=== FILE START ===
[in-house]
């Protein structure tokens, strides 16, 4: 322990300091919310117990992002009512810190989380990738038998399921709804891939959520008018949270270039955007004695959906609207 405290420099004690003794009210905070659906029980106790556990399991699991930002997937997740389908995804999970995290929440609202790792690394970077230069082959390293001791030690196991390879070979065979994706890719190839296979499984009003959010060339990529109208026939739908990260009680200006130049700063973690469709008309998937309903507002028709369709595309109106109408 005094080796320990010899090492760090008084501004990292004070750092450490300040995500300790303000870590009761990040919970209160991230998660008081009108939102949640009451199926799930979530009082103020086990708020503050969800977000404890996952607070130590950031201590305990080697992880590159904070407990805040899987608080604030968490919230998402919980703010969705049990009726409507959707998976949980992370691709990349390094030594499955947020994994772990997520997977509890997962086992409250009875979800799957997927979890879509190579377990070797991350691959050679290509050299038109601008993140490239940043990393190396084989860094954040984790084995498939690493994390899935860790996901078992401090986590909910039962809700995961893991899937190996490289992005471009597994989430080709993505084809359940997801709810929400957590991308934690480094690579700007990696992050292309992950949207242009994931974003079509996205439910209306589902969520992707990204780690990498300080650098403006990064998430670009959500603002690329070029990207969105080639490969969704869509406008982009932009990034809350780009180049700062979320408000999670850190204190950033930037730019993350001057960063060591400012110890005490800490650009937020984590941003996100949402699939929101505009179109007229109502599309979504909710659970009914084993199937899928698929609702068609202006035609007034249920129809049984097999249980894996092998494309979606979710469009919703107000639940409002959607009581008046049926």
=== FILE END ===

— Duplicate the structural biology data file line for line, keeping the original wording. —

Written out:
[in-house]
């Protein structure tokens, strides 16, 4: 322990300091919310117990992002009512810190989380990738038998399921709804891939959520008018949270270039955007004695959906609207 405290420099004690003794009210905070659906029980106790556990399991699991930002997937997740389908995804999970995290929440609202790792690394970077230069082959390293001791030690196991390879070979065979994706890719190839296979499984009003959010060339990529109208026939739908990260009680200006130049700063973690469709008309998937309903507002028709369709595309109106109408 005094080796320990010899090492760090008084501004990292004070750092450490300040995500300790303000870590009761990040919970209160991230998660008081009108939102949640009451199926799930979530009082103020086990708020503050969800977000404890996952607070130590950031201590305990080697992880590159904070407990805040899987608080604030968490919230998402919980703010969705049990009726409507959707998976949980992370691709990349390094030594499955947020994994772990997520997977509890997962086992409250009875979800799957997927979890879509190579377990070797991350691959050679290509050299038109601008993140490239940043990393190396084989860094954040984790084995498939690493994390899935860790996901078992401090986590909910039962809700995961893991899937190996490289992005471009597994989430080709993505084809359940997801709810929400957590991308934690480094690579700007990696992050292309992950949207242009994931974003079509996205439910209306589902969520992707990204780690990498300080650098403006990064998430670009959500603002690329070029990207969105080639490969969704869509406008982009932009990034809350780009180049700062979320408000999670850190204190950033930037730019993350001057960063060591400012110890005490800490650009937020984590941003996100949402699939929101505009179109007229109502599309979504909710659970009914084993199937899928698929609702068609202006035609007034249920129809049984097999249980894996092998494309979606979710469009919703107000639940409002959607009581008046049926």